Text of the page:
This ebook, based on the latest ZDNet / TechRepublic special feature, looks at how the industry cloud has taken off and big businesses have been built by the likes of Veeva, Rootstock and others. Healthcare delivery organizations are still worried about security, but not so much that hospital CIOs and CTOs are avoiding cloud technology. In a recent research report on cloud services in the healthcare sector, Gartner analyst Gregg Pessin reports that, "Healthcare CIOs are becoming more comfortable with the public cloud as an option than in the past, and have begun to adopt cloud-based solutions where the benefits are clear and the risks are acceptable." The idea of the cloud as an extension of internal infrastructure has helped healthcare CIOs understand the best uses of cloud technology and increased adoption rates in the sector. The healthcare sector is under tremendous pressure to operate in real time and to provide easy access to data in multiple locations.
In the past few years, the healthcare industry has undergone an ample amount of changes. These changes are more in the ways how the healthcare industry stores data. Moving backward in our distant past, remind us of the old paper-based method to keep health records. It doesn't exist anymore in our present. Instead, we have new data-keeping methods, i.e., online digital records where storing & sharing information is easy.
Despite predictions of a cloud shift accelerated by the pandemic and Gartner projecting a $651 billion public cloud market in 2024, organizations have barely scratched the surface of public cloud adoption. So it might seem odd at this stage to ask, "What's the next big thing in public clouds?" The war between traditional on-premises data center infrastructure providers such as Dell, HPE, and Cisco and the public cloud providers such as Amazon Web Services, Microsoft Azure, and Google Cloud is far from over. However, one opportunity worth examining is industry clouds. Industry clouds are collections of cloud services, tools, and applications optimized for the most important use cases in a specific industry.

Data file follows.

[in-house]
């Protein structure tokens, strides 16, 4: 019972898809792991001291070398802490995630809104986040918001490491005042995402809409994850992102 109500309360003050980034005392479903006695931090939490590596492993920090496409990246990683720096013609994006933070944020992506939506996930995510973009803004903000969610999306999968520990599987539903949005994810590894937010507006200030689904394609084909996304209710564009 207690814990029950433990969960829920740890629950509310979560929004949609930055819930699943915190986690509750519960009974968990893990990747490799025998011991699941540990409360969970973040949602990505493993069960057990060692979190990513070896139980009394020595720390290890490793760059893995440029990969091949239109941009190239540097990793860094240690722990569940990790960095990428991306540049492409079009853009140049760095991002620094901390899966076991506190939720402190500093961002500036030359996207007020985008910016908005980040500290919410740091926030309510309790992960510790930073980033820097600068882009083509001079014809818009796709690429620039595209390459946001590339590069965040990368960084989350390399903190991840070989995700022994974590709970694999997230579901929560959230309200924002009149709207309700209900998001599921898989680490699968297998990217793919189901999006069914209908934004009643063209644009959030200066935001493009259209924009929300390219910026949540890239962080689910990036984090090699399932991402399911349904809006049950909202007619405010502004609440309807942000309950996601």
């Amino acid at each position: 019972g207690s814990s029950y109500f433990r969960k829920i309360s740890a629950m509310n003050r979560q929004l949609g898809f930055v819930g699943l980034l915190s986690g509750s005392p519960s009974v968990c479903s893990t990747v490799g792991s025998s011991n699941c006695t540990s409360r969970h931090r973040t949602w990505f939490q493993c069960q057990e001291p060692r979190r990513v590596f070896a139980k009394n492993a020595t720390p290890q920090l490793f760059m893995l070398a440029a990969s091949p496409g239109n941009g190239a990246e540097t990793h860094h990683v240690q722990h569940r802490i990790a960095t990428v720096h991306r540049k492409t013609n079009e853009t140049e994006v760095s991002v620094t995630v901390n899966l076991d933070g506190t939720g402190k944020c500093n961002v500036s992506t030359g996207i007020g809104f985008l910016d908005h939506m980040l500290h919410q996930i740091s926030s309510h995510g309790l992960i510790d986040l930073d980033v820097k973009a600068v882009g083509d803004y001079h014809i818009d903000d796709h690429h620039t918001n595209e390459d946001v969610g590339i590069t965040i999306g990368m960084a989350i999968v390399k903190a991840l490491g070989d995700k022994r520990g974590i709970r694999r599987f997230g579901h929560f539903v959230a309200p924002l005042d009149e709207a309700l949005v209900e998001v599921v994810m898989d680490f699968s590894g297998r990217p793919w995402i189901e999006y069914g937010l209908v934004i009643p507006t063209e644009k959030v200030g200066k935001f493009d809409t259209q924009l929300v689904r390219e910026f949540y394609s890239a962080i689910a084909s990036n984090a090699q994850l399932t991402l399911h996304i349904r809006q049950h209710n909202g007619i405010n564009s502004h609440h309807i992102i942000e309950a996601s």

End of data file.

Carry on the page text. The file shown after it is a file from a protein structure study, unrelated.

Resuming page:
December 14, 2016 – New York & London – DataArt, a leading global technology consultancy, predicts that 2017 will be a year of integration, disruption and transformation due in large part to the digitalization of key industry sectors. Cyber security and data protection will become major board-level concerns as financial institutions realize that failing to protect customer information will be their biggest source of regulatory non-compliance and reputational risk. Organizations will invest heavily in correcting technology vulnerabilities, lax cultures and poor processes. As a result, data management in all its forms will dominate 2017. Rapid digitalization of customer-facing services will be a matter of organizational life and death as e-commerce and fintech elevate expectations for the optimal user experience (UX).
This blog post is co-authored by Vittorio Accomazzi, Chief Technical Officer (CTO) at IMS. This blog is part of a series in collaboration with our partners and customers leveraging the newly announced Azure Health Data Services. Azure Health Data Services, a platform as a service (PaaS) offering designed to support Protected Health Information (PHI) in the cloud, is a new way of working with unified data--providing care teams with a platform to support both transactional and analytical workloads from the same data store and enabling cloud computing to transform how we develop and deliver AI across the healthcare ecosystem. The first implementation of digital imaging techniques in clinical use started in the 1970s. Since then, the medical imaging industry has grown exponentially--over the last two and a half decades, there has been a significant development in image acquisition solutions, which has boosted image quality and adoption in different clinical applications.